BOLLING: Good point, Greg. What do you -- this support that was waiting for Biden to get in, looks like a lot of it goes to Hillary now?

GUTFELD: Yeah. Bernie got a few -- a little bit of a bump. She got a big bump. But the act is that -- we act like this is some kind of arranged marriage or a shotgun wedding. But I think that, you know, it's good for the democrats to settle on a candidate. It's better to settle on a candidate earlier than later. Republicans still have 15 candidates.

GUILFOYLE: Yup.

GUTFELD: And prepare -- and they're going to be able to prepare long-term for over the big fight, while we're still fighting amongst ourselves.

WILLIAMS: OK, OK. So this is where I agreed with you in your analysis. The second part, which is -- so Joe Biden is there as a safety valve, right?

GUTFELD: Right.

WILLIAMS: In case she slips up. But boy, for the democrats, they look like, you know, Obama's pretty popular right now. I think he's more popular than he's been in the last two years. So it looks all nice here running Obama's record. But what happens with Syria? Syria is not looking good with Assad over there talking to Putin. That's not looking like anything.

GUTFELD: True.

WILLIAMS: What goes on in terms of the Benghazi committee meeting? What if something pops out there, right?

GUTFELD: Yeah.

WILLIAMS: Not good.

PERINO: Also, the most important thing is the economy. And what happens in the next year. Who's nobody can exactly forecast.

BOLLING: Exactly. That's what he was getting at with Joe Biden saying.

PERINO: Yes.

BOLLING: Look, there are some great strides that have been made in the economy over the last year and a half or two years. We should continue that. And like you said, Hillary has been pushing back so hard against being another Obama term. How does she -- does she pivot?

PERINO: On the economy?

BOLLING: Well, there just be saying, you know.

PERINO: Oh, I think at this.

BOLLING: Sort of breaking some of the Obama policy.

PERINO: Well I think, you know, she's at -- she moves very far left to try to deal with the Bernie Sanders problem.

BOLLING: Right.

PERINO: And also Elizabeth Warren wing of the party. So she's a little bit torn, and you know you don't really know who the real Hillary is, is she for free trade or not? Is she for tax reform or not? Actually, I think at this point, what you might see from her is because democrats have been able to unite and they're very understanding of each other and they're very accepting. They are like, "Yeah, we're all kind of crazy, but we're crazy together and we will march forward." That you might actually see her be able to take some bold steps on policy creation in the next few months that would be more attractive to a general election.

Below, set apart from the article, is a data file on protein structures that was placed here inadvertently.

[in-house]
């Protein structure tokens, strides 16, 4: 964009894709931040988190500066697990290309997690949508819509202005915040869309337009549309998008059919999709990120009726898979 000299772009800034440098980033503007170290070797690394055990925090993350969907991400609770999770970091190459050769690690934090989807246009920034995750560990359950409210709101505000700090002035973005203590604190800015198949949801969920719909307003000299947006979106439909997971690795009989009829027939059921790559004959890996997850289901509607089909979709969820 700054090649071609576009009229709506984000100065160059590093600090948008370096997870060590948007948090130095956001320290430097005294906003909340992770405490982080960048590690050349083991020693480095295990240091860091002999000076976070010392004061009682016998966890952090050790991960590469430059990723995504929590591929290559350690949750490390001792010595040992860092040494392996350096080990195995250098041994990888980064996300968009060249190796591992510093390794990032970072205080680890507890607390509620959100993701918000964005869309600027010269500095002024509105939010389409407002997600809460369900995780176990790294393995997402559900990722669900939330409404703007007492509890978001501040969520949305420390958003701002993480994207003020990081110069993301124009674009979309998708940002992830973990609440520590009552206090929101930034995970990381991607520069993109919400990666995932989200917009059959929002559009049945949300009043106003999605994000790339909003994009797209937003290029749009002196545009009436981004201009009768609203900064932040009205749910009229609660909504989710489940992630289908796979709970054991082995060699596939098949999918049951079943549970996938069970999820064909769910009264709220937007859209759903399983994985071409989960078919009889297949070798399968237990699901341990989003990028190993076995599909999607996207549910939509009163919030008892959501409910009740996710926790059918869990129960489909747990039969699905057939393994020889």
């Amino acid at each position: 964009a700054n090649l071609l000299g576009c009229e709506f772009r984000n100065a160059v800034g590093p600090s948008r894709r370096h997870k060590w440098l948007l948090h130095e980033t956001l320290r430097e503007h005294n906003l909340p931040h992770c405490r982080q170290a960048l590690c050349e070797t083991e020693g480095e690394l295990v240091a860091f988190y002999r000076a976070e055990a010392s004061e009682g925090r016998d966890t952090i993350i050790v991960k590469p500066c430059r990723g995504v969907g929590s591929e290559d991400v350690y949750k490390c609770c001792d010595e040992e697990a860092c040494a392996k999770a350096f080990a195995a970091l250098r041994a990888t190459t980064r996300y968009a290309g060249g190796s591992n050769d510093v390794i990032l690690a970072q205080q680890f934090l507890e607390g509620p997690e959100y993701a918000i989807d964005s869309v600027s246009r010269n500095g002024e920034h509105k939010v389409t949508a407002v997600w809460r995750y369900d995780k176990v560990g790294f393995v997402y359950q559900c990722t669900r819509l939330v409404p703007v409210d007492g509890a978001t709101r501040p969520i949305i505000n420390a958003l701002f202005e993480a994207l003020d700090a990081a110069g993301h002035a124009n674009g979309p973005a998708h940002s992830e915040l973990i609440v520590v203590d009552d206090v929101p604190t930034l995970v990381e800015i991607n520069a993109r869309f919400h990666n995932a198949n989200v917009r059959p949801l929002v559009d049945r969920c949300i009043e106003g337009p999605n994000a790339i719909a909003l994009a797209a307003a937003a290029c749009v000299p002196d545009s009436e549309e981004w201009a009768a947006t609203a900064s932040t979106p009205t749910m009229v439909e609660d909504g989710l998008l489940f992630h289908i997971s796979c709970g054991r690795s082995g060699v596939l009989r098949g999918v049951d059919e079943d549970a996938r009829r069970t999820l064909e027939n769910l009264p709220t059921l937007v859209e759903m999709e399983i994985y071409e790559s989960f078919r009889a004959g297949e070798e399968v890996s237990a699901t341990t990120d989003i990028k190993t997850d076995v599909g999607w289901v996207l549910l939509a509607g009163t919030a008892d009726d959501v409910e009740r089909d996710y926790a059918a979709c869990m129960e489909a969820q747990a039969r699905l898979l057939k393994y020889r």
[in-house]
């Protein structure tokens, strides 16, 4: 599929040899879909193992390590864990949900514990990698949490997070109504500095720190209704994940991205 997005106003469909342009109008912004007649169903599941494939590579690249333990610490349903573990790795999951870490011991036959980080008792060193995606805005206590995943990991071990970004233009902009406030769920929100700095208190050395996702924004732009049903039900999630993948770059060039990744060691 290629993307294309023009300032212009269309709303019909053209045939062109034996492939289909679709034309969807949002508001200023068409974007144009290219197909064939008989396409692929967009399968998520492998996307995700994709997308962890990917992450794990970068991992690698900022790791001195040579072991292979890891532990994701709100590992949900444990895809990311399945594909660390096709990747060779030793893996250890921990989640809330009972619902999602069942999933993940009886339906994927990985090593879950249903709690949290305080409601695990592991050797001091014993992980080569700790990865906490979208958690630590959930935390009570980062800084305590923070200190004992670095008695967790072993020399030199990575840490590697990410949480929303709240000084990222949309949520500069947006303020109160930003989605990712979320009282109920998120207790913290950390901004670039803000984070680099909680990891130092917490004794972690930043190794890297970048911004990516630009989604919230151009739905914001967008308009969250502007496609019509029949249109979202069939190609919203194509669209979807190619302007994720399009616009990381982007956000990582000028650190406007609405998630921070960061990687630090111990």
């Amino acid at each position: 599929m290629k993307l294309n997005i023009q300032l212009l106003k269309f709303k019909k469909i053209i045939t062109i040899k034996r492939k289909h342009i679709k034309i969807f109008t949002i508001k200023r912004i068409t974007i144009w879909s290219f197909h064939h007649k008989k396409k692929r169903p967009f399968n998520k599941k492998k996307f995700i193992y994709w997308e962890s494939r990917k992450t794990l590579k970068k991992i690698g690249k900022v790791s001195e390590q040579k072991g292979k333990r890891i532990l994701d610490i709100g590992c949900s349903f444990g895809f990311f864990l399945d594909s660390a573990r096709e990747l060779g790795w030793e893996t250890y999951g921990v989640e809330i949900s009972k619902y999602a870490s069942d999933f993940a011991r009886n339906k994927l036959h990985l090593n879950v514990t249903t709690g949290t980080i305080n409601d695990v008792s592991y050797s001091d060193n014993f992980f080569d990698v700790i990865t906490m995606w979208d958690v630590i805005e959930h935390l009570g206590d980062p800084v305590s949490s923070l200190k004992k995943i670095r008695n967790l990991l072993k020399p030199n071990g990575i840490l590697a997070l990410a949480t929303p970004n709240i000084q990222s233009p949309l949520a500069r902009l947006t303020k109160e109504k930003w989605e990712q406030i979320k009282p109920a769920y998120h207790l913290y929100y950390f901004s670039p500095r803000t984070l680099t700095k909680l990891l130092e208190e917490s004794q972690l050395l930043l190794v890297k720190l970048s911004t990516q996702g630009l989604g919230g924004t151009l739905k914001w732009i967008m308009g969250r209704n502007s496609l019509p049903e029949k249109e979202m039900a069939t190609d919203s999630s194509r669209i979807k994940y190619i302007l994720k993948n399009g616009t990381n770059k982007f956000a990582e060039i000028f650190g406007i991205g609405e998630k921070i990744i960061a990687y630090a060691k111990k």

GUTFELD: But.

PERINO: Public.

GUTFELD: She is -- they are banking on the historical first.

PERINO: Yup.

GUTFELD: They're relying heavily on her gender, because if you remove her gender, she's weaker than light beer. And I think that when you just say -- when you just focus on the fact that she's a woman, that's a pretty strong thing, and they're going to use it.

WILLIAMS: Don't forget.

GUTFELD: They're gonna abuse it.

WILLIAMS: Don't forget the FBI. FBI still out there.

GUTFELD: Yeah.

WILLIAMS: Looking at this stuff, right?

GUTFELD: Yeah.

WILLIAMS: And don't forget there's Greg. Greg -- the media assault on Hillary is withering.

GUTFELD: Yes.

BOLLING: All right. We're going to leave it. My quick two cents, they just handed this thing right to Hillary Clinton on a silver platter. Hillary is not going to have to spend the money. She's got his support. She's gonna take the Biden support. Say bye-bye to Bernie.

GUILFOYLE: Bye Bernie.

BOLLING: No more feeling the Bern.

GUTFELD: Bern -- no.

BOLLING: No more feeling the (inaudible).

GUTFELD: He'll get a show on MSNBC, and it will be called the Bernie Sanders problem.

(LAUGHTER)

BOLLING: All right. We'll leave it right there.

GUILFOYLE: OK, great.

BOLLING: Next, Donald.

GUILFOYLE: Thanks for helping.

BOLLING: He used to (inaudible) his critics with poll numbers that keep on climbing. Can any of his opponents at this point stop his momentum?

Plus, Paul Ryan has agreed to be the Speaker of the House on certain conditions. Will his fellow republicans accept those terms? That's ahead.

(COMMERCIAL BREAK)

GUILFOYLE: Well, more good news for Donald Trump. He's crushing the competition and yet, another poll. Republican leaning voters have named him most likely to be the nominee by a landslide, 42 percent. And 43 percent think he's the republican with the best chance to win the general election. Ben Carson came in second in both categories. So, can anyone stop the Donald? Here's Brit Hume.

(BEGIN VIDEO CLIP)

BRIT HUME, FOX NEWS SENIOR POLITICAL ANALYST: You're looking at the kind of percentage of the vote that in a place like Iowa or even New Hampshire could be the winning percentage. So you positive Donald Trump having won Iowa and New Hampshire and or, New Hampshire. And going into South Carolina where he has a lot of support. You're looking at somebody who has got a tremendous head of steam and might become impossible to stop with a disaffected republican electorate.

(END VIDEO CLIP)

GUILFOYLE: OK. So he's the man with the numbers. He's got the momentum showing no sign of letting up. What does this mean, Greg?